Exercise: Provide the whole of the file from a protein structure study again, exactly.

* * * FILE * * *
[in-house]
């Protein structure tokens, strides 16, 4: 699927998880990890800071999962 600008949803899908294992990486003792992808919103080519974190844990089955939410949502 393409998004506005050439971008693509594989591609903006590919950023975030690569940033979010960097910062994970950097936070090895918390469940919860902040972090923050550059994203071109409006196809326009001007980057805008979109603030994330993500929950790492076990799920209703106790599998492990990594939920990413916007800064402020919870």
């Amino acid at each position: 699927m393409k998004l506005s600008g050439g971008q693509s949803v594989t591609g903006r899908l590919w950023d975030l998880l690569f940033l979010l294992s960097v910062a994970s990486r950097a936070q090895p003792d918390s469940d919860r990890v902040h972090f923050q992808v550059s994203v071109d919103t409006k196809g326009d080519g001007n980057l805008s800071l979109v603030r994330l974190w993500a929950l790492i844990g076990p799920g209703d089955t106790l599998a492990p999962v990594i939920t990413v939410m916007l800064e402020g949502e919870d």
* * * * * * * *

[in-house]
């Protein structure tokens, strides 16, 4: 699927998880990890800071999962 600008949803899908294992990486003792992808919103080519974190844990089955939410949502 393409998004506005050439971008693509594989591609903006590919950023975030690569940033979010960097910062994970950097936070090895918390469940919860902040972090923050550059994203071109409006196809326009001007980057805008979109603030994330993500929950790492076990799920209703106790599998492990990594939920990413916007800064402020919870």
């Amino acid at each position: 699927m393409k998004l506005s600008g050439g971008q693509s949803v594989t591609g903006r899908l590919w950023d975030l998880l690569f940033l979010l294992s960097v910062a994970s990486r950097a936070q090895p003792d918390s469940d919860r990890v902040h972090f923050q992808v550059s994203v071109d919103t409006k196809g326009d080519g001007n980057l805008s800071l979109v603030r994330l974190w993500a929950l790492i844990g076990p799920g209703d089955t106790l599998a492990p999962v990594i939920t990413v939410m916007l800064e402020g949502e919870d």